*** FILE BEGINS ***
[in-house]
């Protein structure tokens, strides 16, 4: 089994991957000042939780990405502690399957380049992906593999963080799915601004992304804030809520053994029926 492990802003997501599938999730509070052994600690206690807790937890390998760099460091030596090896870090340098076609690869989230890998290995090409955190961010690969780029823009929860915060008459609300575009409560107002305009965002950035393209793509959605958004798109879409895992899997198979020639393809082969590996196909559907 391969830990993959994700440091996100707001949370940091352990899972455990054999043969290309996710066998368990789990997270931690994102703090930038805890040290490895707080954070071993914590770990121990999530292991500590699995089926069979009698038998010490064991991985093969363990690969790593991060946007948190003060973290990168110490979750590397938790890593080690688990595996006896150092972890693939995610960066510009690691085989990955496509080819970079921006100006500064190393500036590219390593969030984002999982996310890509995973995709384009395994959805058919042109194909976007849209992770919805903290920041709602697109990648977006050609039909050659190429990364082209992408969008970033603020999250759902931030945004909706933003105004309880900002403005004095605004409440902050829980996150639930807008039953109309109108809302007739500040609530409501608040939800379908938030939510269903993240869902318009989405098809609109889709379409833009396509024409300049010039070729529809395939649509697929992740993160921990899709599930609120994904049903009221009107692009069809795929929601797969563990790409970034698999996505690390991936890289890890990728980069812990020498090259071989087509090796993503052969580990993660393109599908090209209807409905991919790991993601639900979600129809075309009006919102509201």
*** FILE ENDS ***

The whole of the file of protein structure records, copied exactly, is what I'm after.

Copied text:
[in-house]
């Protein structure tokens, strides 16, 4: 089994991957000042939780990405502690399957380049992906593999963080799915601004992304804030809520053994029926 492990802003997501599938999730509070052994600690206690807790937890390998760099460091030596090896870090340098076609690869989230890998290995090409955190961010690969780029823009929860915060008459609300575009409560107002305009965002950035393209793509959605958004798109879409895992899997198979020639393809082969590996196909559907 391969830990993959994700440091996100707001949370940091352990899972455990054999043969290309996710066998368990789990997270931690994102703090930038805890040290490895707080954070071993914590770990121990999530292991500590699995089926069979009698038998010490064991991985093969363990690969790593991060946007948190003060973290990168110490979750590397938790890593080690688990595996006896150092972890693939995610960066510009690691085989990955496509080819970079921006100006500064190393500036590219390593969030984002999982996310890509995973995709384009395994959805058919042109194909976007849209992770919805903290920041709602697109990648977006050609039909050659190429990364082209992408969008970033603020999250759902931030945004909706933003105004309880900002403005004095605004409440902050829980996150639930807008039953109309109108809302007739500040609530409501608040939800379908938030939510269903993240869902318009989405098809609109889709379409833009396509024409300049010039070729529809395939649509697929992740993160921990899709599930609120994904049903009221009107692009069809795929929601797969563990790409970034698999996505690390991936890289890890990728980069812990020498090259071989087509090796993503052969580990993660393109599908090209209807409905991919790991993601639900979600129809075309009006919102509201």